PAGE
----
Even for a tech giant that has been making big AI-related investments for years, Microsoft's (MSFT) deal to pour $1 billion into an AI startup is a little stunning.
On Monday morning, Microsoft announced it's investing that large sum in OpenAI, an AI/deep learning research firm that's backed by Elon Musk, Peter Thiel and several other high-profile investors, at an undisclosed valuation. As part of the deal, OpenAI will port its services to run on Microsoft's Azure cloud platform, and also leverage Azure to support R&D work related to bringing artificial general intelligence (AGI) -- the ability of machines to fully reason and learn tasks the way that human beings are able to -- a little closer to reality.
The deal also calls for Microsoft to become OpenAI's "preferred partner for commercializing new AI technologies," and for the companies to "jointly build new Azure AI supercomputing technologies." They add that a computing platform of "unprecedented scale" will be built on Azure to train and run advanced AI models.
Notably, OpenAI, which started out as a non-profit but eventually became a capped-profit company, suggests much of Microsoft's investment will go towards AI computing resources hosted on Azure. And it's quite likely that these resources will include a lot of Nvidia (NVDA) server GPUs.
Though competition has started to pick up a little, Nvidia, aided by a vast software ecosystem, remains the dominant player in the market for accelerators used to handle the demanding task of training AI models to do things such as translate text, identify objects within photos and videos, understand voice commands and detect signs of disease in CT and MRI scans. The company's flagship Tesla V100 server GPU has been widely deployed for AI training by cloud giants, and has also been used by OpenAI to train neural networks that can perform tasks such as creating music and competing against professional gamers.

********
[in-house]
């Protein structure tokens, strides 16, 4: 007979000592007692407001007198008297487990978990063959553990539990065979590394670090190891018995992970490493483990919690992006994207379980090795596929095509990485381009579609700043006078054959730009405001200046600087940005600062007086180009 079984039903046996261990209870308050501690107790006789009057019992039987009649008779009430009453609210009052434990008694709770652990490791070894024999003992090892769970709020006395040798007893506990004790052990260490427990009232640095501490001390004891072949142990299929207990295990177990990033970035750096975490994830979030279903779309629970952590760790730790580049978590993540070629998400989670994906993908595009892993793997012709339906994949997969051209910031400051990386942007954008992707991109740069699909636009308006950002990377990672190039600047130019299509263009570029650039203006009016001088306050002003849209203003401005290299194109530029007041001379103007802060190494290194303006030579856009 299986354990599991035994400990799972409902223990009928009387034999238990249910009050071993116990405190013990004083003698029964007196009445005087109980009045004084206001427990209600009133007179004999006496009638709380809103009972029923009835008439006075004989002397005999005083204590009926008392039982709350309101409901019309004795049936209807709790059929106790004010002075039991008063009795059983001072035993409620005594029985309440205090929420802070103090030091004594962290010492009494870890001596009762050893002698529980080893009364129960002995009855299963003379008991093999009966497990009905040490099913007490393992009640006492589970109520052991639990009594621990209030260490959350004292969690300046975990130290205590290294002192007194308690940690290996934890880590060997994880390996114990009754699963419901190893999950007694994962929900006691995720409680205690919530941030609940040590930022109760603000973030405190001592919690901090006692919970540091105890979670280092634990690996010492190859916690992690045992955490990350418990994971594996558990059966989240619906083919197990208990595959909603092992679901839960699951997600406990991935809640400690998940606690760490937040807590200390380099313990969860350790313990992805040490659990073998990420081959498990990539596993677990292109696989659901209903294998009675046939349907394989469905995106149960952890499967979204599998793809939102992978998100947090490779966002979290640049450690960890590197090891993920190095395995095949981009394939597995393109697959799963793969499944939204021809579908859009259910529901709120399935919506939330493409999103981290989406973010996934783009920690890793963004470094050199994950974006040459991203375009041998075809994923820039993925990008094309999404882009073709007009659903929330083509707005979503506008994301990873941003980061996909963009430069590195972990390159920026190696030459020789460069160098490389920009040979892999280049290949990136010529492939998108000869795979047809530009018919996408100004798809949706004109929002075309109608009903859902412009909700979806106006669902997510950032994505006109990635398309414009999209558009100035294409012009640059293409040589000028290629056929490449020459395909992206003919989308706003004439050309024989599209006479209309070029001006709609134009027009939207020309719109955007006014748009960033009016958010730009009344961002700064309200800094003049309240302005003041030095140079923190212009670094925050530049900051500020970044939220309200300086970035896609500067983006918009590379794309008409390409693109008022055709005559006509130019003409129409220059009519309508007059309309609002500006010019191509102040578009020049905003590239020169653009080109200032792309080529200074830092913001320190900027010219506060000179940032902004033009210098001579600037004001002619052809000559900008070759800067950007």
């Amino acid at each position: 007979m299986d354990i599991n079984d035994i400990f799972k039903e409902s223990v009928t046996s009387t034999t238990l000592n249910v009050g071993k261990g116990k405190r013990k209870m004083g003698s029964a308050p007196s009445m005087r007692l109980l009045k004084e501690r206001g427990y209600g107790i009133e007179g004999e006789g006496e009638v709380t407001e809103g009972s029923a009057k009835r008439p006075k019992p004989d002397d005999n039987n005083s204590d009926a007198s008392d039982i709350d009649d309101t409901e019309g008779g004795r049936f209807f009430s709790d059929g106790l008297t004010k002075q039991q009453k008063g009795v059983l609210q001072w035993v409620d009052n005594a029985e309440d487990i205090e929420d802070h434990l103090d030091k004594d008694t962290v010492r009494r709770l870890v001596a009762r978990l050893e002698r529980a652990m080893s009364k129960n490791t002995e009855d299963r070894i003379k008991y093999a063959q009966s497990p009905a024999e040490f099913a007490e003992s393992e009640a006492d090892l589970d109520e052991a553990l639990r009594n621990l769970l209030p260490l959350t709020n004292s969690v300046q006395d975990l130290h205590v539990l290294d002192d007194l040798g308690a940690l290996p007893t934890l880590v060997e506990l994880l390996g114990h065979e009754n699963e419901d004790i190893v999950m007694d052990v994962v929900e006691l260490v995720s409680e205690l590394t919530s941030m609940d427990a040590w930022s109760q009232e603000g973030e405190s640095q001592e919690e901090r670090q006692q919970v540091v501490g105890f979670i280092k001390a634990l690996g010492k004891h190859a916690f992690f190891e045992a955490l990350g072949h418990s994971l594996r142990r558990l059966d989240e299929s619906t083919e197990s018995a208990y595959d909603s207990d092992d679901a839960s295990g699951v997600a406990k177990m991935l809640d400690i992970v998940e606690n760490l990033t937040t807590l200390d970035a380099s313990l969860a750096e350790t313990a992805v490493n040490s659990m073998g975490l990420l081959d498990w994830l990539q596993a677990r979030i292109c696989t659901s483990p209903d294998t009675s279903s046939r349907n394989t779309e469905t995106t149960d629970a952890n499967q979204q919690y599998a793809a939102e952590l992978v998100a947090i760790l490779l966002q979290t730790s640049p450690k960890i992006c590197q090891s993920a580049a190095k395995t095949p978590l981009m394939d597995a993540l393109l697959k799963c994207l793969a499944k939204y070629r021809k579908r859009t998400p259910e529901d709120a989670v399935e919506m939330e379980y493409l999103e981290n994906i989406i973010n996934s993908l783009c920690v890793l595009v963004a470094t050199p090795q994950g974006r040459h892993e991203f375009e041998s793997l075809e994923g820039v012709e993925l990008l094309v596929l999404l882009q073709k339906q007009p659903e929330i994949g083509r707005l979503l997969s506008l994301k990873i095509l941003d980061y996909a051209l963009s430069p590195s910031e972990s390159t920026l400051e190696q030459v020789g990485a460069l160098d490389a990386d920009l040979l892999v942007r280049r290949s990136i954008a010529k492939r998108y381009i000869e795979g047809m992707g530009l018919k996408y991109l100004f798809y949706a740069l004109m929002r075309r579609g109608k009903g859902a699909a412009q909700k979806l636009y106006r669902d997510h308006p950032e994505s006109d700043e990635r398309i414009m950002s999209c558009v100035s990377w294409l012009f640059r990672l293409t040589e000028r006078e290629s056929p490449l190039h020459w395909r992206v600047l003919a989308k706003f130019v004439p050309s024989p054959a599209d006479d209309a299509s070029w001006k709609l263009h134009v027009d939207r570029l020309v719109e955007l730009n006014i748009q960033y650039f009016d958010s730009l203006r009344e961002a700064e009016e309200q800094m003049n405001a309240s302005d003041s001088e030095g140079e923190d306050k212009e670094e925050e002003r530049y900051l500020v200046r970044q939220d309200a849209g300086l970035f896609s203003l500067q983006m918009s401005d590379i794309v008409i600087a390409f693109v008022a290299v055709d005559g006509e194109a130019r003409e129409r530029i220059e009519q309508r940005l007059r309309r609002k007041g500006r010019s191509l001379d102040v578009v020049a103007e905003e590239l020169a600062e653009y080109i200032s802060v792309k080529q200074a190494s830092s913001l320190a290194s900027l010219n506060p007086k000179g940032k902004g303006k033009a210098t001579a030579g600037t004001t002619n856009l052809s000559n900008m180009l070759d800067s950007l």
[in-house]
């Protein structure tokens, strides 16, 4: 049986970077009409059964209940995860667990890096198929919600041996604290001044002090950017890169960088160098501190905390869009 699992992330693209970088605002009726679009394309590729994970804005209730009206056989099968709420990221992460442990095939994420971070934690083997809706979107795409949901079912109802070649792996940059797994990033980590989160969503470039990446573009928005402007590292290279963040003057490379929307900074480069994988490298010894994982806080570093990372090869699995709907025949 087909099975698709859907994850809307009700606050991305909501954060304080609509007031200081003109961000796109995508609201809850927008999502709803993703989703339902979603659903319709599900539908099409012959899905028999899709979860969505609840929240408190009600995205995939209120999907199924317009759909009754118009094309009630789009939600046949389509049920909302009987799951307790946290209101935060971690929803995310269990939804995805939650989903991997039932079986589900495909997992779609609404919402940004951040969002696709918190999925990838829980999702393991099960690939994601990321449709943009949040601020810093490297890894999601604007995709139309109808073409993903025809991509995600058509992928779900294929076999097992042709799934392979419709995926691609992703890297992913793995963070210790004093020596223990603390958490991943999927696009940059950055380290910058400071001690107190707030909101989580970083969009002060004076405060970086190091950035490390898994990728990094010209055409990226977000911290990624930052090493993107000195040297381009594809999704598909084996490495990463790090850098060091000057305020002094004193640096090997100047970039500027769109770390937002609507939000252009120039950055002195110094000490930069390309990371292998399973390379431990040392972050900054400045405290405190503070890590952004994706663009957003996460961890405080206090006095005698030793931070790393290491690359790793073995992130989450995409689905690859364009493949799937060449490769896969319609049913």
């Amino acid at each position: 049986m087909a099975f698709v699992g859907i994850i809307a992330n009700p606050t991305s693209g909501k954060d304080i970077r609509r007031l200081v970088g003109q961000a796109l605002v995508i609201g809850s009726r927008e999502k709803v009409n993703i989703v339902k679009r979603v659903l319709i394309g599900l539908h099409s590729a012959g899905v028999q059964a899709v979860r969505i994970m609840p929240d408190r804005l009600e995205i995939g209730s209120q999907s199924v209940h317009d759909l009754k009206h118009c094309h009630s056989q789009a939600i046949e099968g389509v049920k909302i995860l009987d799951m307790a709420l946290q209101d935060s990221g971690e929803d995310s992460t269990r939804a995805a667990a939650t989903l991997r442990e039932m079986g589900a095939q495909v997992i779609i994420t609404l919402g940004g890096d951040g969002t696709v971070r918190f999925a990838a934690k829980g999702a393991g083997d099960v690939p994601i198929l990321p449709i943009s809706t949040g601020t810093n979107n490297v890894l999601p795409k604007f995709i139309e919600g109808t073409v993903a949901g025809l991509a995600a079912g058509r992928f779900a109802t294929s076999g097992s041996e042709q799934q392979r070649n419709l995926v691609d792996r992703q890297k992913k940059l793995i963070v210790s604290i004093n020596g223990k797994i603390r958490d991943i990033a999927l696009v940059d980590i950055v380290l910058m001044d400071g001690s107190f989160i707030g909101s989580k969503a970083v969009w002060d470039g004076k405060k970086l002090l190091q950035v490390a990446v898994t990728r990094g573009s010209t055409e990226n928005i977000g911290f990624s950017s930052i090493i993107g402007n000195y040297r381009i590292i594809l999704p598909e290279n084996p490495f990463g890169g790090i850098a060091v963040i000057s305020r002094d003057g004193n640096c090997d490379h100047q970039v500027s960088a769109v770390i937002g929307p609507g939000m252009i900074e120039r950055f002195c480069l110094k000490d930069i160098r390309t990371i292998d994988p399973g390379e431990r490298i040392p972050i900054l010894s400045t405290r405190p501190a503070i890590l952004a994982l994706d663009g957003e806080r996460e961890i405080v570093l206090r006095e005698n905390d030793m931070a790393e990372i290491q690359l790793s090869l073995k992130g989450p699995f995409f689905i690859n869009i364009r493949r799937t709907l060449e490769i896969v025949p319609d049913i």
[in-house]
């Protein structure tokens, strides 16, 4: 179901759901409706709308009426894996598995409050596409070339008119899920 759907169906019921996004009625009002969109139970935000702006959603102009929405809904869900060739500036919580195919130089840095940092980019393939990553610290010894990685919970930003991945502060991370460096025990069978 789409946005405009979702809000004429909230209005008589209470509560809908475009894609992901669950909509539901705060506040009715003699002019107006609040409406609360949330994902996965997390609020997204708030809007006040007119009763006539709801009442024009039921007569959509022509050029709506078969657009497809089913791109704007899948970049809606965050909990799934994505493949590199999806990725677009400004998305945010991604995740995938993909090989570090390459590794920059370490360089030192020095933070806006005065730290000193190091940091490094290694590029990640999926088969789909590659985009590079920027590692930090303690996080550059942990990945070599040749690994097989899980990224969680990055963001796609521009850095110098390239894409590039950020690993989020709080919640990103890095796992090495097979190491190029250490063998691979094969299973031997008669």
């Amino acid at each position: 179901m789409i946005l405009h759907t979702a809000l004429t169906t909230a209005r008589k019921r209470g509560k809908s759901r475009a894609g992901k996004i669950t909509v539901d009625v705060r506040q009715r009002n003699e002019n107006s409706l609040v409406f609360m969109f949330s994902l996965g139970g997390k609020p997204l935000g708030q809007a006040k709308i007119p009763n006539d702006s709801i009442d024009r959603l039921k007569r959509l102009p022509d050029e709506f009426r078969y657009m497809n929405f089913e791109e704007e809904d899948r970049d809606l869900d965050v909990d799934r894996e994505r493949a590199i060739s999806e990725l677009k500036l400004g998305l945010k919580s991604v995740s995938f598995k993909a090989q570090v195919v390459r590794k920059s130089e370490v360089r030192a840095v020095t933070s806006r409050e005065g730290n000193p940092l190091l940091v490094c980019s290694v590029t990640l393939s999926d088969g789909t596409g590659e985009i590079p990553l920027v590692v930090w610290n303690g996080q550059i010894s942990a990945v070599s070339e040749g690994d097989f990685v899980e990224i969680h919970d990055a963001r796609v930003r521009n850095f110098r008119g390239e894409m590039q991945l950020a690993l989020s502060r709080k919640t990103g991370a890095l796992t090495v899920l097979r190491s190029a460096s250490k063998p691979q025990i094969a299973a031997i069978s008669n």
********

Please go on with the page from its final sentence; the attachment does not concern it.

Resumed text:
Meanwhile, less powerful Nvidia server GPUs are increasingly used for inference -- the running of trained AI models and real-world data and content. While a lot of inference work is still handled by Intel (INTC) server CPUs, a steadily-growing portion is handled by accelerators such as GPUs, programmable chips (FPGAs) and custom-designed chips (ASICs). Microsoft, for its part, has been using both Nvidia GPUs, and FPGAs from Intel and Xilinx (XLNX) , for inference.
In addition to benefiting Nvidia's top line, the Microsoft/OpenAI deal highlights -- at a time when Nvidia's Datacenter segment sales are pressured by a cloud capital spending pause -- how much long-term demand there still is for more AI training computing power, as datasets grow, models become more complex and new AI applications are pursued.
And certainly, efforts to bring AGI, which attempts to overcome the many limitations that today's deep learning systems still have when it comes to performing human-like reasoning and task-learning, to fruition won't do anything to reduce this demand. While discussing Microsoft's investment, OpenAI says it wants AGI to work with humans to "work with people to solve currently intractable multi-disciplinary problems, including global challenges such as climate change, affordable and high-quality healthcare, and personalized education." If other cloud giants respond to the OpenAI deal by stepping up their own AGI R&D work, that benefits Nvidia as well.
From Microsoft's standpoint, making OpenAI's work available to Azure clients, and increasing the AI-related computing power Azure provides, strengthens its hand in a hotly competitive field. Microsoft, Amazon.com (AMZN) and Alphabet/Google (GOOGL) have all been investing heavily in both rolling out cloud services that let clients quickly train and deploy new AI models, and in launching programming interfaces (APIs) that let developers leverage the cloud giants' own R&D work in areas such as computer vision, speech analysis and natural language-processing. Google, which has made massive AI investments for its consumer services and in 2014 bought AI research startup DeepMind, has been seen as particularly strong in this area.
Microsoft's investment also fits with its broader efforts to sell developers on adopting Azure -- efforts that include spending $7.5 billion last year to buy popular code-hosting and sharing platform GitHub. The company clearly isn't shy right now about opening its checkbook to help win over the types of developers who in the past may have been wary of it.
And when it comes to Microsoft's latest such move, Nvidia, a company that knows a thing or two itself about going the extra mile to win over developers, is pretty unlikely to complain.